Join the 87,000 international students currently studying in Austria, and enjoy a high standard of living, low tuition fees and embrace the country's rich cultural history
The general cost of living in Austria is low when compared to other European Union (EU) countries, which is good news for students who want some spare cash to spend on discovering their new home.
Situated in the heart of Europe, Austria is famous for its culture, particularly in the arts. As a student you'll be able to enjoy plenty of art exhibitions, concerts, theatre performances and festivals, usually at a discounted rate. If the great outdoors is more your thing, the country's mountainous landscape caters for sporting types, particularly those with a taste for skiing, hiking and climbing.
Vienna is Austria's capital and by far its biggest city, accounting for around a fifth of the country's population. While it has a big student community, Vienna isn't the only place you should look to continue your studies - other popular destinations include Graz, Innsbruck, Linz and Salzburg.
Five different types of institution offer postgraduate degrees in Austria. These include:
- Public universities offer a full range of higher education courses. Lecturers are continuously carrying out academic research.
- Private universities are more autonomous. Lecturers are free to design their own courses, and the institution is able to set its own fees and manage admissions.
- Teacher training colleges specifically offer postgraduate teaching courses, as the name suggests.
- Universities of applied sciences (UAS) offer students courses with a vocational focus, through work placements, internships and profession-based learning.
- Universities of the arts are for students who wish to study music, drama, film, fine arts or applied arts.
Five of Austria's universities appear in the top 500 of the QS World University Rankings 2020. Austria's oldest institution, the University of Vienna (154th), ranks the highest and is followed by:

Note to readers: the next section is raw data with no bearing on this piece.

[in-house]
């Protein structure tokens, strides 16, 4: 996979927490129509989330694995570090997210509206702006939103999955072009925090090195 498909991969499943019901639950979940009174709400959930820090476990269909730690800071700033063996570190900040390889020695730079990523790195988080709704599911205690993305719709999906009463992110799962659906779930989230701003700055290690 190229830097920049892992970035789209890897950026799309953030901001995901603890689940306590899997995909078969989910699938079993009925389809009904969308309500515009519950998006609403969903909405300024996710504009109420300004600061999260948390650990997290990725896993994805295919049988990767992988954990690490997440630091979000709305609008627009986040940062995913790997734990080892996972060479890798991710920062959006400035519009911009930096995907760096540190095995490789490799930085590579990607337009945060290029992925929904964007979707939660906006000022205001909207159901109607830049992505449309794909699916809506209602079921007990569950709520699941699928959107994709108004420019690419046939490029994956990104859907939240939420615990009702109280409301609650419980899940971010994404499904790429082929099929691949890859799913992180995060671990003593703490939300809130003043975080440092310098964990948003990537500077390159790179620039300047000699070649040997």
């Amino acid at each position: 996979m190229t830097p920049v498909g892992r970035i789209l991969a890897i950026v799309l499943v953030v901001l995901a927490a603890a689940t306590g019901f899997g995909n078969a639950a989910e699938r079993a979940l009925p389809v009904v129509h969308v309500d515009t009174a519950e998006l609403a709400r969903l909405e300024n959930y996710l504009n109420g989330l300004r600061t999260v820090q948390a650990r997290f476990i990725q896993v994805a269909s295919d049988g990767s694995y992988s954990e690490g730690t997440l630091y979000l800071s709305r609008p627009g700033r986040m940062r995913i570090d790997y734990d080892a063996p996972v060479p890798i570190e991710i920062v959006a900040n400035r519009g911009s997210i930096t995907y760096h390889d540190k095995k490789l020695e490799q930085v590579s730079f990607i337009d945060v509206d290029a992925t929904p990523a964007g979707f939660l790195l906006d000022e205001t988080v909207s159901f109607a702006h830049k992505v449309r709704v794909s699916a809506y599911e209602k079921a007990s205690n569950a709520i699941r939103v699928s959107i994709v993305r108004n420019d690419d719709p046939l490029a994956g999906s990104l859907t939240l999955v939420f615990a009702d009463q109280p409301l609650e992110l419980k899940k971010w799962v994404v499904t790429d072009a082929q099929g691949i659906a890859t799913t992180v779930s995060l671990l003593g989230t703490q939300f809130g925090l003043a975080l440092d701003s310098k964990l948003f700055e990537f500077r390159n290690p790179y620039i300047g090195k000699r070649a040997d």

- Vienna University of Technology (192nd)
- Universität Innsbruck (266th)
- Graz University of Technology (311th)
- Johannes Kepler University Linz (412th).
In Austria the academic year consists of two semesters, the winter semester (1 October to 30 January) and the summer semester (1 March to 30 September).
Degree courses in Austria
Most Austrian universities have now adopted the three-tier system of a Bachelors, Masters and PhD, but you'll find that some institutions still offer the Diploma Programme or Magister qualification - especially in the fields of medicine and engineering.
The traditional two-tier structure combines undergraduate and Masters study meaning that a longer period of study is required - usually between four and six years.
However, it is being phased out in favour of courses that comply with the Bologna Process - an agreement between European countries to offer comparability in standards of teaching and quality of qualifications across Europe. This overhaul means Austrian qualifications are directly comparable to those gained in the UK.
To be admitted onto an undergraduate course in Austria, you'll generally need a high school leaving certificate or equivalent, as well as proof of your proficiency in German - it's the country's official language, and you'll find the majority of undergraduate courses are taught in German. You may be required to take a German language test and sit an entrance exam.
Visit studienwahl.at to search for Bachelors degrees in Austria.
Compared to undergraduate level, you'll find a wider selection of Masters programmes taught in English.